After the failed trip around London I decided to bite the bullet and leave the capital in search of fresh shores. The most obvious place to go would be Canterbury Cathedral-where I’d been briefly- as it’s the epicentre of the English church and, on a morbid note a the scene of a historic murder.
I should perhaps explain why I’d only briefly gone to Canterbury Cathedral, a brief trip seems a little odd but the day itself had been more than a little odd. A few months earlier I’d decided to revisit an old childhood favourite: Rochester Castle, a Norman fortress in Kent. Half decaying but still climbable, the castle is the epitome of the creepy Scooby doo-esque castle you see in terrible horror films with cramped dark cellars and spiral staircases. As a child I’d loved it and, in my old age (22) I’d decided to go and see if it was as interesting as I’d remembered. The castle itself was as interesting as I’d remembered, so there was no room for upset. Now I had a wider understanding of medieval history beyond that of a 7 year old I could appreciate it more. However, Rochester town through the eyes of a 21 year old was far less exciting than I’d remembered, that may or may not be because I had no family member to buy me Kentish fudge I’m not 100% sure.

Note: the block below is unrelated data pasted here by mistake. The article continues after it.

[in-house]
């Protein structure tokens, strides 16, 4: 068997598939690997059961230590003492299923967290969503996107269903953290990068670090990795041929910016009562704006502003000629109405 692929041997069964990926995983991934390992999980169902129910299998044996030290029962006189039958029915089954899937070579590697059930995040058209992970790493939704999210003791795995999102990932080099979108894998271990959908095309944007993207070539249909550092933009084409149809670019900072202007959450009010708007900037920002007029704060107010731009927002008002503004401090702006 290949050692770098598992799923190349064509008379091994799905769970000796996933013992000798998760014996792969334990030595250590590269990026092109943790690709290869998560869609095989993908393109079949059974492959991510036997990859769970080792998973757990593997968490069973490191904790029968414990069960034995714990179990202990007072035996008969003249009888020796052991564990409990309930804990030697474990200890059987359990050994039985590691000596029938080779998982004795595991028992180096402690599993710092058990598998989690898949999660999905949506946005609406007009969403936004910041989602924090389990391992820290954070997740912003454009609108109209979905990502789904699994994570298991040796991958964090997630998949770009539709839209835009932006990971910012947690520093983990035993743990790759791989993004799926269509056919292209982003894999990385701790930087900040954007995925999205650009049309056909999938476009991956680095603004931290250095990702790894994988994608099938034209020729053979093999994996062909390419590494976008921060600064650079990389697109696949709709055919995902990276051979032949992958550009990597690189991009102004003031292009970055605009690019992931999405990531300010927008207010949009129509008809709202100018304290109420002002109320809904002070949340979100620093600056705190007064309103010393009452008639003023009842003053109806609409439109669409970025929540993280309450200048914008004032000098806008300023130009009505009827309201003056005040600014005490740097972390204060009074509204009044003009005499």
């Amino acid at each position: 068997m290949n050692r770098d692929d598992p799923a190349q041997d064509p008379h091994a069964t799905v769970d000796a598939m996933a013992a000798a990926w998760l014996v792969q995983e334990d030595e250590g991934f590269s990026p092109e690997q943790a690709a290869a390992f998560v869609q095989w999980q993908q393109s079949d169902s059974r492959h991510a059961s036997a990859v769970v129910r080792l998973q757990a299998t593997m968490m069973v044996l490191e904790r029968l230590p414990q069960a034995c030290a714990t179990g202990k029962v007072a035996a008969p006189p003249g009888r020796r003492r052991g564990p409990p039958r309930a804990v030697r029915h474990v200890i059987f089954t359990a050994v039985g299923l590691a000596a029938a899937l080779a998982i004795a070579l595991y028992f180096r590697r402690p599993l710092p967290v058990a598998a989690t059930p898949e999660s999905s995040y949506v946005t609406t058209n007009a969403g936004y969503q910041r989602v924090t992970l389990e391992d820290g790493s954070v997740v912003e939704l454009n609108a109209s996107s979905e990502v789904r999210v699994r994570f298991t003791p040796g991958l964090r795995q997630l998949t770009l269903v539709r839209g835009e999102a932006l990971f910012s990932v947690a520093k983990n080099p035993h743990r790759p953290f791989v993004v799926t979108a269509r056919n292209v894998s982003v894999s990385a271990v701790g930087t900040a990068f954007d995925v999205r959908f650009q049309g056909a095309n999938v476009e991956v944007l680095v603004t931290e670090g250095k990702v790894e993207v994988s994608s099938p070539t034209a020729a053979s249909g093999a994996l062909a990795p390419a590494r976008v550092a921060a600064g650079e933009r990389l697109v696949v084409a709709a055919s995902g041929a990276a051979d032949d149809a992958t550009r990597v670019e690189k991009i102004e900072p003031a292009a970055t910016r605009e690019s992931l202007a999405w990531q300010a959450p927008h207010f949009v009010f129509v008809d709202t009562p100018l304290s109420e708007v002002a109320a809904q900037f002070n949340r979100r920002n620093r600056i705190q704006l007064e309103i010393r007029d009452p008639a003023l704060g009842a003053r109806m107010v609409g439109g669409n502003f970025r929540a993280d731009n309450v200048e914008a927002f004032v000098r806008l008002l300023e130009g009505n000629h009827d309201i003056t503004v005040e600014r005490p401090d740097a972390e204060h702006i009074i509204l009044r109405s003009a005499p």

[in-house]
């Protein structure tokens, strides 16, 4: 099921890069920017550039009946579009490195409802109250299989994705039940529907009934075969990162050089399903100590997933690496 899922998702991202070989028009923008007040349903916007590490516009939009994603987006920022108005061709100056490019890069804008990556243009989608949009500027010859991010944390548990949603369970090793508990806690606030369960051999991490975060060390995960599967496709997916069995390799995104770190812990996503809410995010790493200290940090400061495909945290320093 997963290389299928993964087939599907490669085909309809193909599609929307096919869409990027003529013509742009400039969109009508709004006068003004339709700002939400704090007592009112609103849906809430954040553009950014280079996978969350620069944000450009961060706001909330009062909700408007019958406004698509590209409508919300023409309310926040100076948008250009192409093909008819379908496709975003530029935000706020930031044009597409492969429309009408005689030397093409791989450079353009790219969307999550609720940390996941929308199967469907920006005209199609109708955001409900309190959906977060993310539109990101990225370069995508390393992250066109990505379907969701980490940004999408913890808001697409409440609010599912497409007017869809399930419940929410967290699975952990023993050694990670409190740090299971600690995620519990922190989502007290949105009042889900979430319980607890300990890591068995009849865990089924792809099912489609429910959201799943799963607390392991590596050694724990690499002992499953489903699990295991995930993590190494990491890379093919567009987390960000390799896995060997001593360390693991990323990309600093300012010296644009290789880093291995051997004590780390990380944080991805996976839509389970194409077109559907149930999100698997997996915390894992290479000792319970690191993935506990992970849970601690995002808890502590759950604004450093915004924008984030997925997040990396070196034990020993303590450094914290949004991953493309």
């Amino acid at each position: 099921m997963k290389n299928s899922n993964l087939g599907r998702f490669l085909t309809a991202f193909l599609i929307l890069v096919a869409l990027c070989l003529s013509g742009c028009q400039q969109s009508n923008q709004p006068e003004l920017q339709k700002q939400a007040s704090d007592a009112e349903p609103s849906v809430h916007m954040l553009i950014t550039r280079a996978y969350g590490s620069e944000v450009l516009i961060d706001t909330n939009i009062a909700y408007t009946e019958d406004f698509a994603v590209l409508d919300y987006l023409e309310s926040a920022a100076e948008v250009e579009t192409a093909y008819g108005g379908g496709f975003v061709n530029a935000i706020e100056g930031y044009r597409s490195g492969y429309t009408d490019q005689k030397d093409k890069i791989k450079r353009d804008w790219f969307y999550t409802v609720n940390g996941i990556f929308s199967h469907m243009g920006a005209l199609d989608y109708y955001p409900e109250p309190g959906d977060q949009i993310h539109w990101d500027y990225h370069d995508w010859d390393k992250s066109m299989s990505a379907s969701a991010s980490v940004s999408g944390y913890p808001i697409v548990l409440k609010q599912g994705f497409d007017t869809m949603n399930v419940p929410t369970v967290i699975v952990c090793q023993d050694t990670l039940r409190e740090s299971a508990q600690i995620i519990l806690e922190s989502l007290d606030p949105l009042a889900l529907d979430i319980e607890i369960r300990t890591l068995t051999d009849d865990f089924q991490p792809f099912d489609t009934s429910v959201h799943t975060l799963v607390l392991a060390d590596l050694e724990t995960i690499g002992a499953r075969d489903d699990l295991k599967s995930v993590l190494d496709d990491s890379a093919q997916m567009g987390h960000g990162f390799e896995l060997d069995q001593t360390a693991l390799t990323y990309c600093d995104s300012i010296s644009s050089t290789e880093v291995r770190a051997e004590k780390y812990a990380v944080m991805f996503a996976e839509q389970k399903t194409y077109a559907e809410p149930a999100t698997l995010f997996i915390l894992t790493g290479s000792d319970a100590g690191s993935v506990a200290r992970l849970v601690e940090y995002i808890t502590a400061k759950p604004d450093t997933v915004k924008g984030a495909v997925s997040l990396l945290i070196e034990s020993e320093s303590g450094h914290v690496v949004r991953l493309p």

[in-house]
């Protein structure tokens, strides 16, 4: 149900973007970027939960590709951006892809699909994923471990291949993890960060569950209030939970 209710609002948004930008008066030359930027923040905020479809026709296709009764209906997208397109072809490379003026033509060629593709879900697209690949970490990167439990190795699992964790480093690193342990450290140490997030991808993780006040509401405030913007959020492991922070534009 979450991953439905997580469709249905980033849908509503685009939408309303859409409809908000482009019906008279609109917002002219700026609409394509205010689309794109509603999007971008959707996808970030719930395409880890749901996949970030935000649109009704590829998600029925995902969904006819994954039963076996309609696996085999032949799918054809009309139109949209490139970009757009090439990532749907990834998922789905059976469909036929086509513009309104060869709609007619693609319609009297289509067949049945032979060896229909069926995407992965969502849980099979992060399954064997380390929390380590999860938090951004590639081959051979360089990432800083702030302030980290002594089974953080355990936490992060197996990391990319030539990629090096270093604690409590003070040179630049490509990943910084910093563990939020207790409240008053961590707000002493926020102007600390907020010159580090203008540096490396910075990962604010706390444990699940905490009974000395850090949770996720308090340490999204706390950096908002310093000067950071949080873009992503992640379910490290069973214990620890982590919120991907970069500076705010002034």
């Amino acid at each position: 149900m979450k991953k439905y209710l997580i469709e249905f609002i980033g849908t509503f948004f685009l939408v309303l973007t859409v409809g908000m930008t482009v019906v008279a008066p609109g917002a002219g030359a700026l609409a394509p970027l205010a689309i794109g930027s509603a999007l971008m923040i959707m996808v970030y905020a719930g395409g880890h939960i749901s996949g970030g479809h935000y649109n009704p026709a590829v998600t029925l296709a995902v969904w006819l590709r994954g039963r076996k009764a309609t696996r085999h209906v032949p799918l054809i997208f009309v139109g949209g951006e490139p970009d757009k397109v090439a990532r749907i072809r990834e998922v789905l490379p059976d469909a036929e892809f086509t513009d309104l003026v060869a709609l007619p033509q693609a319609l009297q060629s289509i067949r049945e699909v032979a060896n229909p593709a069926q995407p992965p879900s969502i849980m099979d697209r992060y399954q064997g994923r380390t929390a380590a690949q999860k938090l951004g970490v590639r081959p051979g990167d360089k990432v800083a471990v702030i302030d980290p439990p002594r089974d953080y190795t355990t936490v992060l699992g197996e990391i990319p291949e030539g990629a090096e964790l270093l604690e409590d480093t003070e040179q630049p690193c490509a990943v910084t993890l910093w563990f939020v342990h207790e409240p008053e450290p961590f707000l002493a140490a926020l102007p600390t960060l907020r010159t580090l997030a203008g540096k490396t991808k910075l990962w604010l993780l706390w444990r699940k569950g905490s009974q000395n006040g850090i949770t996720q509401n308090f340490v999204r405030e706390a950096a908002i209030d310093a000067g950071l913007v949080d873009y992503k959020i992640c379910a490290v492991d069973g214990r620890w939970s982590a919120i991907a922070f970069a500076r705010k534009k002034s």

Keen not to waste the day I tried to think of anywhere close by that my friend and I could drive to, scouring my brain I tried to think of everything that was in Kent. My father’s family lived in a not-so-nice part of Kent and on the many long drives to said place we often passed various signs for much more interesting places; Leeds Castle, Dover Catstle-it’s castle central- and Canterbury. After much procrastination we drove to Canterbury only to get there and realise we’d missed the last entry for the cathedral. My friend suggested we walk around and have a look at the outer part of the building which is unmistakably beautiful, but I’m slightly more impulsive (or ridiculous whichever one you prefer) and was a ‘fire escape’ that was wide open. I’m not religious so clearly I had very little qualms about sneaking into one of the holiest buildings in the world. Success! By some divine miracle-I am aware of how ironic that is-we got inside the cathedral narrowly escaping the watchful eye of a vicar. For any moralists out there I didn’t get to see much as about ten minutes later they kicked everyone out, so crime doesn’t pay in the long run. This was the start of my long, drawn out and still ongoing feud with the late, not-so-great Saint Thomas Becket, I’d like to point out that a feud with a guy who’s been dead for sometime should be seen as an achievement! I’ve been on the receiving end of a few ghostly pranks and even thought I’m a little sceptical my friends are spooked by the various scrapes I’ve got myself into e.g. getting stuck in Tommy’s crypt TWICE.